Malawi Just Ended Child Marriage: Tanzania Must Do the Same
A total of 150 million girls will be married before their 18th birthday over the next decade.
This article was contributed by Aristarick Joseph, co-founder of Youth for Change Tanzania.
Malawi made a historic amendment to its constitution to fully outlaw child marriage following more than a year-long campaigns by youth groups and organizations. The Marriage, Divorce and Family Relations Act (Marriage Act) of 2015 became law following the President Joyce Banda’s assent, according to Thomson Reuters Foundation.
Tuesday February 14, 2017, will always be remembered as a great day for the Malawian girls after the Malawi Parliamentarians unanimously agreed to amend the Malawi Constitution, sealing the semi ban on child marriage to total child marriage ban in the country.
The lawmakers aligned the supreme law of the land with the February 2015 Marriage Law that raised the age of marriage from 15 to 18 years. The new law removes a legal loophole which has for years allowed children under the age of 18 to marry with parental consent.
Malawian Parliamentarians voted 131 to 2 in favor of removing this provision.
International Center for Research on Women (ICRW) study shows that a total of 150 million girls will be married before their 18th birthday over the next decade. That is an average of 15 million girls each year. This is what makes the Malawian government’s decision more critical especially this moment in a time.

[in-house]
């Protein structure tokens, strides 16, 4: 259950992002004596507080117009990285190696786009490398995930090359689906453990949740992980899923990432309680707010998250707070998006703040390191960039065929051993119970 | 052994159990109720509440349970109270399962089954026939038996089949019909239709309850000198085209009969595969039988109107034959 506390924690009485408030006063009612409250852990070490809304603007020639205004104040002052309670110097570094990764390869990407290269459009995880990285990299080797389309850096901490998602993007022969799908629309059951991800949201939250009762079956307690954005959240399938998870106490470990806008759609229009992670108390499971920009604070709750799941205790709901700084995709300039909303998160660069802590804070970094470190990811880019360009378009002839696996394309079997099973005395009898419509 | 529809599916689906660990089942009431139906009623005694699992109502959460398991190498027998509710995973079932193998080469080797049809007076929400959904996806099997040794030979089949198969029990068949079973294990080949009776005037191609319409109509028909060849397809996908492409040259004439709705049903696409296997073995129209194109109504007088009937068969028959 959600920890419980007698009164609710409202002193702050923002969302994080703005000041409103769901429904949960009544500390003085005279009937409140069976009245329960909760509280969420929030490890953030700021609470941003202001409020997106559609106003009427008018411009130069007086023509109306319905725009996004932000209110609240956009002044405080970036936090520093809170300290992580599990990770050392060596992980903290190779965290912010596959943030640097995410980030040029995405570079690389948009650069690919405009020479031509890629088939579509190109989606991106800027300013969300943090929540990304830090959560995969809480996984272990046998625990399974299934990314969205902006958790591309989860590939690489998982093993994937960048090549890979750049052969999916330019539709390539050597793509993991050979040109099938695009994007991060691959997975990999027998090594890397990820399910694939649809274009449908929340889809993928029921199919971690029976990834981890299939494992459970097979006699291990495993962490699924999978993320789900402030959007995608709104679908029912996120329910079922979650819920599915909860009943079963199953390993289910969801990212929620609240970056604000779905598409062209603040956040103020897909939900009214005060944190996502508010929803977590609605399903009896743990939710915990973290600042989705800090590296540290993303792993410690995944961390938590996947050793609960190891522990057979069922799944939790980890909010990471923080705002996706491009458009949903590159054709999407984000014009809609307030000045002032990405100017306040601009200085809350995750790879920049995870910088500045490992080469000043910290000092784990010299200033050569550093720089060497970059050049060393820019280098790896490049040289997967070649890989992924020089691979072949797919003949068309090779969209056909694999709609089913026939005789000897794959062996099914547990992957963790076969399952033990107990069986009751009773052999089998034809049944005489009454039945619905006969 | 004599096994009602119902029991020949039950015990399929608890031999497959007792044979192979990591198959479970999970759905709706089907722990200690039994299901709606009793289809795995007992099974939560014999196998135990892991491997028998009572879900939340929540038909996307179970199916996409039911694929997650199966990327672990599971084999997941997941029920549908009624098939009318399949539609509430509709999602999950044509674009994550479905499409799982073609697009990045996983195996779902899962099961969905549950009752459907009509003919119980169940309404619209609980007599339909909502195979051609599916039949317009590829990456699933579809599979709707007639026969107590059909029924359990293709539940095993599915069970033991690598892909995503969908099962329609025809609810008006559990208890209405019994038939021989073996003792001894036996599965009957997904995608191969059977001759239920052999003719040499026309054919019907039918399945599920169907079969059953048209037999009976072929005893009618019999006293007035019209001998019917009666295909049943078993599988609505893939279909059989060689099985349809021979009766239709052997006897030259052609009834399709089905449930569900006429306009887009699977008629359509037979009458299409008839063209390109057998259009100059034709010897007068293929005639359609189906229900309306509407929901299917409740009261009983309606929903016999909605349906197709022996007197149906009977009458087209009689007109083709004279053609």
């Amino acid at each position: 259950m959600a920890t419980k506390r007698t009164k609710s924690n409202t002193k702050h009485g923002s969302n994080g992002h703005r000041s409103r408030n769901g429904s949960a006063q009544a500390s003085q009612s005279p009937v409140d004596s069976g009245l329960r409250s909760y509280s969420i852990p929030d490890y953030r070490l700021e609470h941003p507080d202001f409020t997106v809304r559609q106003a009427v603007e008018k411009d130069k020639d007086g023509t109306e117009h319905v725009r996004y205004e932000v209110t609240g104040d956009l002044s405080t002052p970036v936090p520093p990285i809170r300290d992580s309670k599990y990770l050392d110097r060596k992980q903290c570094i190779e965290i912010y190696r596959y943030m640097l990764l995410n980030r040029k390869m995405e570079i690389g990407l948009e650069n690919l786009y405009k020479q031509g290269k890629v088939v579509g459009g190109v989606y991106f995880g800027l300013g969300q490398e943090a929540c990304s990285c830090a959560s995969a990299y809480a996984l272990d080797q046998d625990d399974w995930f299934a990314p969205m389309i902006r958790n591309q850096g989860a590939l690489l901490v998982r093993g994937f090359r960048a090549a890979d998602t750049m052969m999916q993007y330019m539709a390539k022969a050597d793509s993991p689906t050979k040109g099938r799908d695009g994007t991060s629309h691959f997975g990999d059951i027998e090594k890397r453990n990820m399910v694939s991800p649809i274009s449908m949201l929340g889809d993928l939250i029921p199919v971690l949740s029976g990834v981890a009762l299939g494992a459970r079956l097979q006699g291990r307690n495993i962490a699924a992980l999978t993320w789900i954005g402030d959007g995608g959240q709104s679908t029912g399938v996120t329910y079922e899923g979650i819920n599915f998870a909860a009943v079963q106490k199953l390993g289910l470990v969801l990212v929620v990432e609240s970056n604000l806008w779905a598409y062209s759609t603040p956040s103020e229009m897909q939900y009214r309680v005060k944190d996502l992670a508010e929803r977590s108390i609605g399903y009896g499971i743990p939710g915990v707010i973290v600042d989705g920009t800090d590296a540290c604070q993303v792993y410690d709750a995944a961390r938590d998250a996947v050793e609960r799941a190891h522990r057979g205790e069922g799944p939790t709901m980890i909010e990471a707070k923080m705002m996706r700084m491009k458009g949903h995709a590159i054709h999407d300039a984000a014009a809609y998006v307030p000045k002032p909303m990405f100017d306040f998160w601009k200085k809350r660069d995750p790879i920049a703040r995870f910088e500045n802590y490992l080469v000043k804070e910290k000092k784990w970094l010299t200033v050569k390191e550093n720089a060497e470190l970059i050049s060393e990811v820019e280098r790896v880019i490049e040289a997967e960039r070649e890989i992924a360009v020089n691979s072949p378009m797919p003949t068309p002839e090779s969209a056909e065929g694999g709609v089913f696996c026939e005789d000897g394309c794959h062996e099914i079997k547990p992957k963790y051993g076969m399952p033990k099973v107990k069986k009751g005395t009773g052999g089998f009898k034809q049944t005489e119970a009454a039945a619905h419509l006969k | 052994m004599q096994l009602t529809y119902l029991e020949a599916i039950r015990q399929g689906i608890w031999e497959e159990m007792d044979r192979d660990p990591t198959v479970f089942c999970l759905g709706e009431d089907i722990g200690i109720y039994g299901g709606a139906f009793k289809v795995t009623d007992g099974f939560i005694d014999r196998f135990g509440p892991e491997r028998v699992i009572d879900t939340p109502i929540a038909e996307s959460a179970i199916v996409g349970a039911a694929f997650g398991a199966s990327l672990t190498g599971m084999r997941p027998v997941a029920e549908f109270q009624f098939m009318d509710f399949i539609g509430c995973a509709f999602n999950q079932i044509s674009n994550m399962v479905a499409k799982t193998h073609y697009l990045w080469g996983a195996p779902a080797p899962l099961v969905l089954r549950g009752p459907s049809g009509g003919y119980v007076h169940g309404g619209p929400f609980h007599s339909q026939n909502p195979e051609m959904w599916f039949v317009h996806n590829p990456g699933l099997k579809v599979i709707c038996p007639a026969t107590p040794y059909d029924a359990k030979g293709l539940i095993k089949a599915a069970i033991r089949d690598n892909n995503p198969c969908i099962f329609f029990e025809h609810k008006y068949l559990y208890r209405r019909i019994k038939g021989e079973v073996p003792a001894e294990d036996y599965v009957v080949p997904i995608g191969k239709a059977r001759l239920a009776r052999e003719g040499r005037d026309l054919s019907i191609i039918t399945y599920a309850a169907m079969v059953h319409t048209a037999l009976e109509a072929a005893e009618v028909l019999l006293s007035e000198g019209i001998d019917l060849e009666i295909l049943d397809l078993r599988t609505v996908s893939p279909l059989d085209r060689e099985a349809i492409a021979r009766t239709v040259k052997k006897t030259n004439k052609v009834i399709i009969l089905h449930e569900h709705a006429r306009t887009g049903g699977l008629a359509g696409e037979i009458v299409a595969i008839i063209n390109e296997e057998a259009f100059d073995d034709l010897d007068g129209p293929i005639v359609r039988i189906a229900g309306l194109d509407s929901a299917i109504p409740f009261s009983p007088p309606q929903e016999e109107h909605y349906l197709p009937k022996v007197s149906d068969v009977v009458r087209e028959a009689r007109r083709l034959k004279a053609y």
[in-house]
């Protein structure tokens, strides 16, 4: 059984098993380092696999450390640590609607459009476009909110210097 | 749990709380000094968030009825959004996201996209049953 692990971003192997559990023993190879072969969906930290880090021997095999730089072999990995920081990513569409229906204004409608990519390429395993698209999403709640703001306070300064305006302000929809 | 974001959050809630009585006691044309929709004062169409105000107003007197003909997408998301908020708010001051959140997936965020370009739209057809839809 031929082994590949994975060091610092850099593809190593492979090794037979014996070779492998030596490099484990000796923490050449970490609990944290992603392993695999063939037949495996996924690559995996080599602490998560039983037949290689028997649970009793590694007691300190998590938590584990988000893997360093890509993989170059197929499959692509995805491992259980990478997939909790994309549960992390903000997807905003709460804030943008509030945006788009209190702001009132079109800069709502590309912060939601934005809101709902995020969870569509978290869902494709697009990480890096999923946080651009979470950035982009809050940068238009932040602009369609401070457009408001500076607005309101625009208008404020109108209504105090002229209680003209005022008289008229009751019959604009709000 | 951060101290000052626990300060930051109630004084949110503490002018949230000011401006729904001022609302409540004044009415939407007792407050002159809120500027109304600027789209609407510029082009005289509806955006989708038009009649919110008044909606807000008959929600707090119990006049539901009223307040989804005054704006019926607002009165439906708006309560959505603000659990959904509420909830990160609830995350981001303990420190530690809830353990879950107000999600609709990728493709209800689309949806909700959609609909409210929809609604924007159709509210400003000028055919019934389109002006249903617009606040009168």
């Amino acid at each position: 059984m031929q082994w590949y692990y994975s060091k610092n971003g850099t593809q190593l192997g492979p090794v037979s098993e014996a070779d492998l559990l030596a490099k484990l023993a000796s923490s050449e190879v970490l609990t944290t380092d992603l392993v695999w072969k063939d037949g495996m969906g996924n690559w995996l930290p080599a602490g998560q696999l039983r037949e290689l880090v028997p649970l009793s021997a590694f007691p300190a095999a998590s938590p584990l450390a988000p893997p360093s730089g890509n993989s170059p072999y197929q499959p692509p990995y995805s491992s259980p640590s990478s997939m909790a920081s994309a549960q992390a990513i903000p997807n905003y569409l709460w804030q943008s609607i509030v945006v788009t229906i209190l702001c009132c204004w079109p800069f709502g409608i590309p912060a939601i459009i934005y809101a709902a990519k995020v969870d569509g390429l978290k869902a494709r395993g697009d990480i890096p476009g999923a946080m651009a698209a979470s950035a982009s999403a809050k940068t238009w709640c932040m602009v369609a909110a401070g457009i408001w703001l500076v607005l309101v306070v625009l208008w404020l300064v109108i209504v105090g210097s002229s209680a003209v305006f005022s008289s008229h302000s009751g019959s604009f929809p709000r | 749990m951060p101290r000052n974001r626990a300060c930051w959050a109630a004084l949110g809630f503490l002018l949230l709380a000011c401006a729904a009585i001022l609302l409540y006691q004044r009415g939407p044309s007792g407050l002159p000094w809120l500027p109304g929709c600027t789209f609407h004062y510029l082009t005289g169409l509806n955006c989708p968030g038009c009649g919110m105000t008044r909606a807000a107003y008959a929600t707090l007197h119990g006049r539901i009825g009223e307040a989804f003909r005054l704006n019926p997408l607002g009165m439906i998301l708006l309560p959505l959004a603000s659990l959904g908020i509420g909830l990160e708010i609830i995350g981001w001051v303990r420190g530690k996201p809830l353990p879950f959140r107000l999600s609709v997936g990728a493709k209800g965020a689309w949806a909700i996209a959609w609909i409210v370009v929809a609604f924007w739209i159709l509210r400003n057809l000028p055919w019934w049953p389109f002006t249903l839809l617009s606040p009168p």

What does the Malawi’s decision mean to Tanzania?
The 1971 Tanzania Law of Marriage Act (LMA) allows girls from the age of 14 to marry with either their parent consent or the court’s order. The Malawi’s milestone decision is a call to other governments, especially neighboring Tanzania, to #LevelTheLaw and make sure that girls are well protected by the law.
The 2016 Southern African Development Community Policy Forum (SADC-PF) developed the Model Law that has the potential to shape how the region addresses child marriage. On the same reflection, The East African Legislative Assembly (EALA) the East African Community (EAC)’s law-making body on January 2017 tabled Sexual and Reproductive Health Bill, 2017, that aims at protecting girls from child marriage and keeping them in schools. With no doubt, belonging to both regional blocs, Tanzania was fully involved in both processes.
This shows how the region is committed to ending child marriage and why as Global Citizens, we have all the reasons to remind and hold the government accountable for its commitments. Malawi decisions to raise the age of marriage must be a loud alarm to Tanzanian lawmakers to quickly amend the 1971 Law of Marriage Act and to end child marriage once and for all.
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